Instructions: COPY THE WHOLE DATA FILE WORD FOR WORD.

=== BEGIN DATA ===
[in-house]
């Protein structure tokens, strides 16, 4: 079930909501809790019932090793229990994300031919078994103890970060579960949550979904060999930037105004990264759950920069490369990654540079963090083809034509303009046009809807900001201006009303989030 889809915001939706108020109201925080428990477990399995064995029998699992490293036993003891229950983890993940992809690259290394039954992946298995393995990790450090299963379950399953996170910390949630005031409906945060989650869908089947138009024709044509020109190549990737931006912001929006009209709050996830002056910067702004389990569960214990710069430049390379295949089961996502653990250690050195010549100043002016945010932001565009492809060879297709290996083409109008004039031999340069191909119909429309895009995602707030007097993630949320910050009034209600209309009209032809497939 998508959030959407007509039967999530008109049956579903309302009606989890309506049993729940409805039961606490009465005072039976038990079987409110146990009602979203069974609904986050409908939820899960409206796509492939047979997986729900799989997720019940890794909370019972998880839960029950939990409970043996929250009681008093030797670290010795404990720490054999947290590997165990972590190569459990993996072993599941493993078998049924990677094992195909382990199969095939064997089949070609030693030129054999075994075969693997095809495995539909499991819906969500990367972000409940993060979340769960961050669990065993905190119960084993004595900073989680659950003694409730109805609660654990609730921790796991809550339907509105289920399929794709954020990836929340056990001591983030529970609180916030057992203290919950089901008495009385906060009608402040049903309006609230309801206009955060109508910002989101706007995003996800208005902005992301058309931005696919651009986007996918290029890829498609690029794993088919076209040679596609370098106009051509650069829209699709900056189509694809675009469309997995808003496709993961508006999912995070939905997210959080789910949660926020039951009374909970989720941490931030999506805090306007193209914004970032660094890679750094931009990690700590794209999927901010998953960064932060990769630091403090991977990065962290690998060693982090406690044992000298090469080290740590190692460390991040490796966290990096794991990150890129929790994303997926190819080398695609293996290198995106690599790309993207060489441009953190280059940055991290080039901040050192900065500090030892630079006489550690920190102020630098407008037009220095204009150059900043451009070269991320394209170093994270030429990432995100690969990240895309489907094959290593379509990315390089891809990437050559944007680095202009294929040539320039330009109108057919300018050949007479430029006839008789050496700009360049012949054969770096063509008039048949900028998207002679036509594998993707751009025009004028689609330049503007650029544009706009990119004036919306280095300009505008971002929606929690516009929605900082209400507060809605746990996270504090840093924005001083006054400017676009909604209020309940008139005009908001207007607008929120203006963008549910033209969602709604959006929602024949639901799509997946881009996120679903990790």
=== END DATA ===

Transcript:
[in-house]
């Protein structure tokens, strides 16, 4: 079930909501809790019932090793229990994300031919078994103890970060579960949550979904060999930037105004990264759950920069490369990654540079963090083809034509303009046009809807900001201006009303989030 889809915001939706108020109201925080428990477990399995064995029998699992490293036993003891229950983890993940992809690259290394039954992946298995393995990790450090299963379950399953996170910390949630005031409906945060989650869908089947138009024709044509020109190549990737931006912001929006009209709050996830002056910067702004389990569960214990710069430049390379295949089961996502653990250690050195010549100043002016945010932001565009492809060879297709290996083409109008004039031999340069191909119909429309895009995602707030007097993630949320910050009034209600209309009209032809497939 998508959030959407007509039967999530008109049956579903309302009606989890309506049993729940409805039961606490009465005072039976038990079987409110146990009602979203069974609904986050409908939820899960409206796509492939047979997986729900799989997720019940890794909370019972998880839960029950939990409970043996929250009681008093030797670290010795404990720490054999947290590997165990972590190569459990993996072993599941493993078998049924990677094992195909382990199969095939064997089949070609030693030129054999075994075969693997095809495995539909499991819906969500990367972000409940993060979340769960961050669990065993905190119960084993004595900073989680659950003694409730109805609660654990609730921790796991809550339907509105289920399929794709954020990836929340056990001591983030529970609180916030057992203290919950089901008495009385906060009608402040049903309006609230309801206009955060109508910002989101706007995003996800208005902005992301058309931005696919651009986007996918290029890829498609690029794993088919076209040679596609370098106009051509650069829209699709900056189509694809675009469309997995808003496709993961508006999912995070939905997210959080789910949660926020039951009374909970989720941490931030999506805090306007193209914004970032660094890679750094931009990690700590794209999927901010998953960064932060990769630091403090991977990065962290690998060693982090406690044992000298090469080290740590190692460390991040490796966290990096794991990150890129929790994303997926190819080398695609293996290198995106690599790309993207060489441009953190280059940055991290080039901040050192900065500090030892630079006489550690920190102020630098407008037009220095204009150059900043451009070269991320394209170093994270030429990432995100690969990240895309489907094959290593379509990315390089891809990437050559944007680095202009294929040539320039330009109108057919300018050949007479430029006839008789050496700009360049012949054969770096063509008039048949900028998207002679036509594998993707751009025009004028689609330049503007650029544009706009990119004036919306280095300009505008971002929606929690516009929605900082209400507060809605746990996270504090840093924005001083006054400017676009909604209020309940008139005009908001207007607008929120203006963008549910033209969602709604959006929602024949639901799509997946881009996120679903990790």